Anchorage rally aims to mobilize fight against sex trafficking, child slavery - Alaska Watchman
 

CrimeCultureAnchorage rally aims to mobilize fight against sex trafficking, child slavery

Human sex trafficking, including abuse perpetrated on minors has become an international scourge that has left its mark on Alaska. July 30 is World Day Against Trafficking in Persons, and a group called Operation Underground Railroad (O.U.R.) is sponsoring “Rise up for Children” rallies to raise awareness of child trafficking and slavery across the nation, including in Anchorage. Founded in 2013, Operation Underground Railroad works with local law enforcement to mobilize extraction operations and anti-child...
Joel Davidson Joel Davidson2 weeks ago13257 min

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AlaskaWatchman.com

Human sex trafficking, including abuse perpetrated on minors has become an international scourge that has left its mark on Alaska.

July 30 is World Day Against Trafficking in Persons, and a group called Operation Underground Railroad (O.U.R.) is sponsoring “Rise up for Children” rallies to raise awareness of child trafficking and slavery across the nation, including in Anchorage.

Founded in 2013, Operation Underground Railroad works with local law enforcement to mobilize extraction operations and anti-child trafficking efforts with the aim of ending child slavery. The group includes former CIA members, past and present law enforcement, and highly skilled operatives that lead coordinated extraction efforts.

“One thing I have noticed is that not a lot of people know about this issue,” said Tyler Sutton, who is organizing the upcoming Anchorage rally on July 30. “It is a horrible thing and some people don’t want to face how bad it is. It is kind of ignored.”

While sex trafficking is a rising problem, fighting it has proved difficult because of the inherent underground nature of the crime. The International Labor Organization estimates there are 4.8 million sex trafficking victims globally – 99% are women and girls.

Sutton got involved with Operation Underground Railroad after watching a documentary by the group that showed how they rescued 29 child slaves in Haiti. But Sutton said the problem hits much closer to home.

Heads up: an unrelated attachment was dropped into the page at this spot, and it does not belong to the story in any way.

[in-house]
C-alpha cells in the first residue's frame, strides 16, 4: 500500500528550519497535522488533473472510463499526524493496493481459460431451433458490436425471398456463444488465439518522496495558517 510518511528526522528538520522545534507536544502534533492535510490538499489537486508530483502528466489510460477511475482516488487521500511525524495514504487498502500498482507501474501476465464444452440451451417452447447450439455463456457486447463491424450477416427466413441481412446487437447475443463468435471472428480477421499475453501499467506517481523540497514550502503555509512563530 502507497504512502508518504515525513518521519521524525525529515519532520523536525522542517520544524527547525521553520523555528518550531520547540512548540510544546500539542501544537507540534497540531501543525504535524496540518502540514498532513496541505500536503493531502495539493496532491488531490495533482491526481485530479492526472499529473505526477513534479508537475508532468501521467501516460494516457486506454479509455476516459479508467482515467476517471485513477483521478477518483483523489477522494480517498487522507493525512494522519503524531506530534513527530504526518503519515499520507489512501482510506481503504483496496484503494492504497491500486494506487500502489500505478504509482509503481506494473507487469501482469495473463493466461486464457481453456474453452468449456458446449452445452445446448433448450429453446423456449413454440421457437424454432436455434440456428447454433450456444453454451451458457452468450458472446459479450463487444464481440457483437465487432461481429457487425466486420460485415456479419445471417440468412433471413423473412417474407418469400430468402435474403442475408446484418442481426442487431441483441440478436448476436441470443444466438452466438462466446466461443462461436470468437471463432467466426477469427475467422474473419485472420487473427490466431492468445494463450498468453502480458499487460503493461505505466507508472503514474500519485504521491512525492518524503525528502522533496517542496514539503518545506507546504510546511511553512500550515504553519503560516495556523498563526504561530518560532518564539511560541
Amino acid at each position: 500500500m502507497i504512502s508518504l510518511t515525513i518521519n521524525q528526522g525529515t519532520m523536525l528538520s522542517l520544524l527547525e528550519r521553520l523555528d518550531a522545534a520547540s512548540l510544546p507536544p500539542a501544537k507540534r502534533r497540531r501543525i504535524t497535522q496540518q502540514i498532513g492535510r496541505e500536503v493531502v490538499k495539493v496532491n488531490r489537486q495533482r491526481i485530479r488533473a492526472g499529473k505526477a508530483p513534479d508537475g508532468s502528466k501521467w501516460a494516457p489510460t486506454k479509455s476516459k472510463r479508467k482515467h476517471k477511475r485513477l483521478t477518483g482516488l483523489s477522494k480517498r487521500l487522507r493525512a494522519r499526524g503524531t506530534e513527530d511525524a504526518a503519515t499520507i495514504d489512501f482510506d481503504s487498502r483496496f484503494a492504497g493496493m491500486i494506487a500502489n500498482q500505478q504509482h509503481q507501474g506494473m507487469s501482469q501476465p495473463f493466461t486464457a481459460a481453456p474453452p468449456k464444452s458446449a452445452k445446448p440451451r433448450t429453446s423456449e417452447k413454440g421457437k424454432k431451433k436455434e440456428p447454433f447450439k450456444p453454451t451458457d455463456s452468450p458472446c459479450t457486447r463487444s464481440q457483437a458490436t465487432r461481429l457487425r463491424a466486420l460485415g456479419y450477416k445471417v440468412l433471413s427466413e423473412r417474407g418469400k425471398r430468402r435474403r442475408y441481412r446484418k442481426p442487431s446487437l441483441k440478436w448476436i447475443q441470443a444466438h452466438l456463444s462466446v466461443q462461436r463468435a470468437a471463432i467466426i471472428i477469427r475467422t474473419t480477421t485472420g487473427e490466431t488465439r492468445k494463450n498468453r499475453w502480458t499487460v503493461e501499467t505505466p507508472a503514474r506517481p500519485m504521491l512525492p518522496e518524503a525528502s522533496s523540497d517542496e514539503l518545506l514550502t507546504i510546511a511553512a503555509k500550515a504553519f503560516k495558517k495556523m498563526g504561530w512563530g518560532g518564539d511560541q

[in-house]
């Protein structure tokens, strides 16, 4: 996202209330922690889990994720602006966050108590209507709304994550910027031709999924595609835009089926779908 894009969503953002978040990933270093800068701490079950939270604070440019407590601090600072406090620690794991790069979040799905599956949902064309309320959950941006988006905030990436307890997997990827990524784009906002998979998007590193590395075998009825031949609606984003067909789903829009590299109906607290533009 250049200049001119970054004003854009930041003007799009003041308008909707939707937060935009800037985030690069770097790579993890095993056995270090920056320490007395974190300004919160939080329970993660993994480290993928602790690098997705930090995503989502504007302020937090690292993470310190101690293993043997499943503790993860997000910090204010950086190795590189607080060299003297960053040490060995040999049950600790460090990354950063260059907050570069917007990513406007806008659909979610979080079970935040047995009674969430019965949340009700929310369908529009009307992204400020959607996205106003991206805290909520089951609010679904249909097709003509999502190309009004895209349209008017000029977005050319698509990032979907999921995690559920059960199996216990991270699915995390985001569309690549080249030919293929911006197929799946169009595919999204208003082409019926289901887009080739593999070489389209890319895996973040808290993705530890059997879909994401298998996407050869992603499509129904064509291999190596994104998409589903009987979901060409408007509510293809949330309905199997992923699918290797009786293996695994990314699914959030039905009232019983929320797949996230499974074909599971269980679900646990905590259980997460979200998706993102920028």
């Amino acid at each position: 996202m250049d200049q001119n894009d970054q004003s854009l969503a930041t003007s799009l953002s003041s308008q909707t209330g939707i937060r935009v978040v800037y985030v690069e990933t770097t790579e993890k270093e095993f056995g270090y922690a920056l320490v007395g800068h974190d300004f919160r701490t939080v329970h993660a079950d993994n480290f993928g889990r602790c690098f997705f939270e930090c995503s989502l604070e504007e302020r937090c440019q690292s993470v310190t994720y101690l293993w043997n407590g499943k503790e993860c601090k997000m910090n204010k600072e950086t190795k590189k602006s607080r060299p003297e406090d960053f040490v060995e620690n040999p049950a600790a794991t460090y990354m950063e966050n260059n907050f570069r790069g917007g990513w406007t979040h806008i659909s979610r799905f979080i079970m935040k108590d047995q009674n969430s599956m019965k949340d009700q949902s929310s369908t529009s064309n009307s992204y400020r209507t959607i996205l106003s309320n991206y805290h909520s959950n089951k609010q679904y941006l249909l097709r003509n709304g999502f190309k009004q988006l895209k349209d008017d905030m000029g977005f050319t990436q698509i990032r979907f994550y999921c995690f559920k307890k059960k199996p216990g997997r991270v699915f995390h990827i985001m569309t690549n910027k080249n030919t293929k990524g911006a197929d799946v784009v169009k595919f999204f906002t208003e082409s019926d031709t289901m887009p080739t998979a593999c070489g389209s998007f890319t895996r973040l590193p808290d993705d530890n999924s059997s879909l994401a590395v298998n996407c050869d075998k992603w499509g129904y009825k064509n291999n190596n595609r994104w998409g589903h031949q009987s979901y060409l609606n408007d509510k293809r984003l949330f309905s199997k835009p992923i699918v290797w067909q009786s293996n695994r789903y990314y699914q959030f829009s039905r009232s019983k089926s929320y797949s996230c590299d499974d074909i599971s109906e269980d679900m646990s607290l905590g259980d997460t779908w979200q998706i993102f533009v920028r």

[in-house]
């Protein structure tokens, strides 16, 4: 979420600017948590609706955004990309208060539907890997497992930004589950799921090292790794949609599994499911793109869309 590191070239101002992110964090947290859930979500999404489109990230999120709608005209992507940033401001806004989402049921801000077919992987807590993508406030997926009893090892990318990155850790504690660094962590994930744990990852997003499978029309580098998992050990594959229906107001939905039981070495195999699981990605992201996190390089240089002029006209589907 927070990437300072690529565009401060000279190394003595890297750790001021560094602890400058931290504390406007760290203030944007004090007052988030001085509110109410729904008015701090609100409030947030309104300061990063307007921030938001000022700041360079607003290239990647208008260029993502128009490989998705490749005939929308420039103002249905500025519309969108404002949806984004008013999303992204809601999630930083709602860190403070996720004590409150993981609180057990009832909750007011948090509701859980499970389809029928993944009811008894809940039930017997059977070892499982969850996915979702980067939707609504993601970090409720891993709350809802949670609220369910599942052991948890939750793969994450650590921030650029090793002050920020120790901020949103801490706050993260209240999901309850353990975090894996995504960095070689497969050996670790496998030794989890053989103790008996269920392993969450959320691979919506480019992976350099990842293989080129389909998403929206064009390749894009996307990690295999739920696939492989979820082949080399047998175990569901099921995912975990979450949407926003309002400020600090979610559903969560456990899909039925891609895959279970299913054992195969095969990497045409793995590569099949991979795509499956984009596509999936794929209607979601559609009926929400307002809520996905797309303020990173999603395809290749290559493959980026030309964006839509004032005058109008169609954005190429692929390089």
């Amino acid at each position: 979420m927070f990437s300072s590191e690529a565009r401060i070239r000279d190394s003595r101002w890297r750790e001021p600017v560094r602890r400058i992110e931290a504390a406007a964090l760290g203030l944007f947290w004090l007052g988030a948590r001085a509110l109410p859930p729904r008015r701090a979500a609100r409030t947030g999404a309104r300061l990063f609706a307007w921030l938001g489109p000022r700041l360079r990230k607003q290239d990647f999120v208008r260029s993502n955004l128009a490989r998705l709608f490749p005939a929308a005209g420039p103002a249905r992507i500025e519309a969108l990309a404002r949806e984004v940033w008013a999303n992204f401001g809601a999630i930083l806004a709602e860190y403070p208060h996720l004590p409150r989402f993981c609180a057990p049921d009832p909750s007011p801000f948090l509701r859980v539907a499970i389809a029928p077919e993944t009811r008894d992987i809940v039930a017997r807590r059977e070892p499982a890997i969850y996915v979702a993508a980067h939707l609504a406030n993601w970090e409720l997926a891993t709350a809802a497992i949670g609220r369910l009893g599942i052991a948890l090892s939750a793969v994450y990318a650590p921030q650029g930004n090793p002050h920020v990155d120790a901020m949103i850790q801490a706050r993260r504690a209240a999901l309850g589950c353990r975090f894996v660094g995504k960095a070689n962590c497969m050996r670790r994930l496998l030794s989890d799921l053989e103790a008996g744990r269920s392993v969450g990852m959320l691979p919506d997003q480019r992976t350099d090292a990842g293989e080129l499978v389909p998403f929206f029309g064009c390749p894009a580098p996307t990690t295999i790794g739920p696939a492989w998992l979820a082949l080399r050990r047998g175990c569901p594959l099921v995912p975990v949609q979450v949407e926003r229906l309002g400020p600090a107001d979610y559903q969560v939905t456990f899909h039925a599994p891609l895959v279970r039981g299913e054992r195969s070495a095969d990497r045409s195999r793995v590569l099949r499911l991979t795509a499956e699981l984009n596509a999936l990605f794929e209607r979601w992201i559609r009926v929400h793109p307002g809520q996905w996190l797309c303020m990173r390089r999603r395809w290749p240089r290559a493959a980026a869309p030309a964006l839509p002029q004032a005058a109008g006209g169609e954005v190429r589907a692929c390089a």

2017 study by Loyola University New Orleans and Covenant House surveyed 10 North American cities and found Anchorage to have the most human trafficking incidents.

Adam Legg is the executive director of Love Alaska, a statewide group that mobilizes people of faith to assist Alaska’s most vulnerable populations. Priceless, is one of the group’s outreaches that helps Alaskans transition out of sex trafficking. In an interview with the Watchman this past winter Legg said there is “not an area of our state where trafficking does not exist.”

“It’s happening everywhere,” Sutton said. “But a lot of people just don’t notice.”

In organizing the upcoming Rise Up for Children rally, Sutton said the goal is to raise greater awareness of the issue and inspire Alaskans to take a stand against modern-day slavery, especially with regard to minors. He is asking rally participants to bring homemade signs and to wear either blue or yellow. Yellow represents the color of Operation Underground Railroad and blue is the international color against child abuse.

“We’ll be out there for the kids,” he said. “They can’t go out and protest and organize for themselves. We’re there in their stead.”

A notice for the rally notes that since COVID-19 hit, The National Center for Missing & Exploited Children (NCMEC) has experienced a surge of sex crimes against children.

According to NCMEC, predators have been “openly discussing the pandemic as an opportunity to entice unsupervised children into producing sexually explicit material.”

“It’s happening everywhere,” Sutton said. “But a lot of people just don’t notice.”

TAKING ACTION

  • The Rise up for Children rally will take place on July 30, 4-6 p.m. at 442 Gambell Street in Anchorage. Participants are asked to make signs that raise awareness of child slavery and trafficking.
  • Click here to contact local legislators and urge them to address this issue.

Click here to support the Alaska Watchman.

Joel Davidson

Joel Davidson

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